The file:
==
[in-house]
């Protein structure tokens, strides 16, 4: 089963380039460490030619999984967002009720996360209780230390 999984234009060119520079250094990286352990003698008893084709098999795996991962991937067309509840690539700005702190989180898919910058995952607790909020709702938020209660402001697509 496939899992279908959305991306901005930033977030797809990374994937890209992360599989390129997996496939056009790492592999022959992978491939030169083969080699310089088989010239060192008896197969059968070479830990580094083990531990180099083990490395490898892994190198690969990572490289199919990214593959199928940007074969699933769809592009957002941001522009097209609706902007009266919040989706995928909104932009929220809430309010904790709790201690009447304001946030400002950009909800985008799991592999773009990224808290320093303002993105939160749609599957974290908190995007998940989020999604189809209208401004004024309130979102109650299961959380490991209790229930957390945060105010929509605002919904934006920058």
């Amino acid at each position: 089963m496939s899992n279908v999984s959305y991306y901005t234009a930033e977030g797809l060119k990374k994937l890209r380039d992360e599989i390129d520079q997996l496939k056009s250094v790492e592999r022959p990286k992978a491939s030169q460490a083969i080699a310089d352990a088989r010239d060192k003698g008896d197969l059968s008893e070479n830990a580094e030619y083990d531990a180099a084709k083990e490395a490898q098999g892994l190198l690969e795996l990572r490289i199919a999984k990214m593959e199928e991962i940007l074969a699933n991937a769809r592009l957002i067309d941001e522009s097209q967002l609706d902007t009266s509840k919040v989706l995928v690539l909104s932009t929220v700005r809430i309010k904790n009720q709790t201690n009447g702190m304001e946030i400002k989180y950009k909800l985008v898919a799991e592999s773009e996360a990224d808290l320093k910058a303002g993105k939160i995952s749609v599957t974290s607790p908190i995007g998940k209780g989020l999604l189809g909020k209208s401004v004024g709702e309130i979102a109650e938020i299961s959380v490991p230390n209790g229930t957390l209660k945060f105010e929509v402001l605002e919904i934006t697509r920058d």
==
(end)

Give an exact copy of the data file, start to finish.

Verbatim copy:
[in-house]
């Protein structure tokens, strides 16, 4: 089963380039460490030619999984967002009720996360209780230390 999984234009060119520079250094990286352990003698008893084709098999795996991962991937067309509840690539700005702190989180898919910058995952607790909020709702938020209660402001697509 496939899992279908959305991306901005930033977030797809990374994937890209992360599989390129997996496939056009790492592999022959992978491939030169083969080699310089088989010239060192008896197969059968070479830990580094083990531990180099083990490395490898892994190198690969990572490289199919990214593959199928940007074969699933769809592009957002941001522009097209609706902007009266919040989706995928909104932009929220809430309010904790709790201690009447304001946030400002950009909800985008799991592999773009990224808290320093303002993105939160749609599957974290908190995007998940989020999604189809209208401004004024309130979102109650299961959380490991209790229930957390945060105010929509605002919904934006920058």
């Amino acid at each position: 089963m496939s899992n279908v999984s959305y991306y901005t234009a930033e977030g797809l060119k990374k994937l890209r380039d992360e599989i390129d520079q997996l496939k056009s250094v790492e592999r022959p990286k992978a491939s030169q460490a083969i080699a310089d352990a088989r010239d060192k003698g008896d197969l059968s008893e070479n830990a580094e030619y083990d531990a180099a084709k083990e490395a490898q098999g892994l190198l690969e795996l990572r490289i199919a999984k990214m593959e199928e991962i940007l074969a699933n991937a769809r592009l957002i067309d941001e522009s097209q967002l609706d902007t009266s509840k919040v989706l995928v690539l909104s932009t929220v700005r809430i309010k904790n009720q709790t201690n009447g702190m304001e946030i400002k989180y950009k909800l985008v898919a799991e592999s773009e996360a990224d808290l320093k910058a303002g993105k939160i995952s749609v599957t974290s607790p908190i995007g998940k209780g989020l999604l189809g909020k209208s401004v004024g709702e309130i979102a109650e938020i299961s959380v490991p230390n209790g229930t957390l209660k945060f105010e929509v402001l605002e919904i934006t697509r920058d």